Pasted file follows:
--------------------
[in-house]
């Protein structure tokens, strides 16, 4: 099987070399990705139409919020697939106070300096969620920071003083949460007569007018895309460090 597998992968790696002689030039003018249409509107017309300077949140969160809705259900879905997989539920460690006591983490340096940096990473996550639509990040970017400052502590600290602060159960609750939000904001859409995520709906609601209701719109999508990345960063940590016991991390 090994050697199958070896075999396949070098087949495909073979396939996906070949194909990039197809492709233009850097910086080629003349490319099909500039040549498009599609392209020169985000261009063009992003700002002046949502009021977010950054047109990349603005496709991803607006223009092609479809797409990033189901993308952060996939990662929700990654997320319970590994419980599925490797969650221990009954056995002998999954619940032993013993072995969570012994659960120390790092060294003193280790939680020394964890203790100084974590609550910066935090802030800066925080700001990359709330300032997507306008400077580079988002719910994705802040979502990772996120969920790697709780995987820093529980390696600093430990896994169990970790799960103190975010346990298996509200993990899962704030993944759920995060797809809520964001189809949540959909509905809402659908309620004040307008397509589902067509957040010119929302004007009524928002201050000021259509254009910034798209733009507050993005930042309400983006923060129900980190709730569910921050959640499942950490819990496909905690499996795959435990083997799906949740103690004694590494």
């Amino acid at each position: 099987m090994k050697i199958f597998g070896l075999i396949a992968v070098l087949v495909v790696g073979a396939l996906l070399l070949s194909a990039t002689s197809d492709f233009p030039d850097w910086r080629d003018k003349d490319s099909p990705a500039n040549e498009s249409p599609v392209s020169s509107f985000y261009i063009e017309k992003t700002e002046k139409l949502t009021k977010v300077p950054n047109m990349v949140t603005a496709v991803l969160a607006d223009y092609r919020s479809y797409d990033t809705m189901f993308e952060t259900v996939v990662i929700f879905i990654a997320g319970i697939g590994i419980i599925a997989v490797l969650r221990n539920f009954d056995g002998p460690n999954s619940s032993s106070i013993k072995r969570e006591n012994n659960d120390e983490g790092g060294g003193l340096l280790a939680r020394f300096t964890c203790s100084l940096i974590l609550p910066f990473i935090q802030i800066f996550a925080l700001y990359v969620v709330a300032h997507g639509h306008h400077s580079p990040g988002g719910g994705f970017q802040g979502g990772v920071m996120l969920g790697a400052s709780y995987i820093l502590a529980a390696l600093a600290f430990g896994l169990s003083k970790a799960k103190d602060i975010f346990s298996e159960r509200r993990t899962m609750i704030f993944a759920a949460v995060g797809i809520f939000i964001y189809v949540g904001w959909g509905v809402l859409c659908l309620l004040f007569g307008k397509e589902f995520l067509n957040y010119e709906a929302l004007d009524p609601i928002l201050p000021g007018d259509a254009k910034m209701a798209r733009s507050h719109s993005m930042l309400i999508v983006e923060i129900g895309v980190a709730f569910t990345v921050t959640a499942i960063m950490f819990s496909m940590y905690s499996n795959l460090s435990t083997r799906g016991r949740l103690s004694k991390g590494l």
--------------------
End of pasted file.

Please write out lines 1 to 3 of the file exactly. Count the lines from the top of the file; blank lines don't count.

[in-house]
């Protein structure tokens, strides 16, 4: 099987070399990705139409919020697939106070300096969620920071003083949460007569007018895309460090 597998992968790696002689030039003018249409509107017309300077949140969160809705259900879905997989539920460690006591983490340096940096990473996550639509990040970017400052502590600290602060159960609750939000904001859409995520709906609601209701719109999508990345960063940590016991991390 090994050697199958070896075999396949070098087949495909073979396939996906070949194909990039197809492709233009850097910086080629003349490319099909500039040549498009599609392209020169985000261009063009992003700002002046949502009021977010950054047109990349603005496709991803607006223009092609479809797409990033189901993308952060996939990662929700990654997320319970590994419980599925490797969650221990009954056995002998999954619940032993013993072995969570012994659960120390790092060294003193280790939680020394964890203790100084974590609550910066935090802030800066925080700001990359709330300032997507306008400077580079988002719910994705802040979502990772996120969920790697709780995987820093529980390696600093430990896994169990970790799960103190975010346990298996509200993990899962704030993944759920995060797809809520964001189809949540959909509905809402659908309620004040307008397509589902067509957040010119929302004007009524928002201050000021259509254009910034798209733009507050993005930042309400983006923060129900980190709730569910921050959640499942950490819990496909905690499996795959435990083997799906949740103690004694590494």
């Amino acid at each position: 099987m090994k050697i199958f597998g070896l075999i396949a992968v070098l087949v495909v790696g073979a396939l996906l070399l070949s194909a990039t002689s197809d492709f233009p030039d850097w910086r080629d003018k003349d490319s099909p990705a500039n040549e498009s249409p599609v392209s020169s509107f985000y261009i063009e017309k992003t700002e002046k139409l949502t009021k977010v300077p950054n047109m990349v949140t603005a496709v991803l969160a607006d223009y092609r919020s479809y797409d990033t809705m189901f993308e952060t259900v996939v990662i929700f879905i990654a997320g319970i697939g590994i419980i599925a997989v490797l969650r221990n539920f009954d056995g002998p460690n999954s619940s032993s106070i013993k072995r969570e006591n012994n659960d120390e983490g790092g060294g003193l340096l280790a939680r020394f300096t964890c203790s100084l940096i974590l609550p910066f990473i935090q802030i800066f996550a925080l700001y990359v969620v709330a300032h997507g639509h306008h400077s580079p990040g988002g719910g994705f970017q802040g979502g990772v920071m996120l969920g790697a400052s709780y995987i820093l502590a529980a390696l600093a600290f430990g896994l169990s003083k970790a799960k103190d602060i975010f346990s298996e159960r509200r993990t899962m609750i704030f993944a759920a949460v995060g797809i809520f939000i964001y189809v949540g904001w959909g509905v809402l859409c659908l309620l004040f007569g307008k397509e589902f995520l067509n957040y010119e709906a929302l004007d009524p609601i928002l201050p000021g007018d259509a254009k910034m209701a798209r733009s507050h719109s993005m930042l309400i999508v983006e923060i129900g895309v980190a709730f569910t990345v921050t959640a499942i960063m950490f819990s496909m940590y905690s499996n795959l460090s435990t083997r799906g016991r949740l103690s004694k991390g590494l």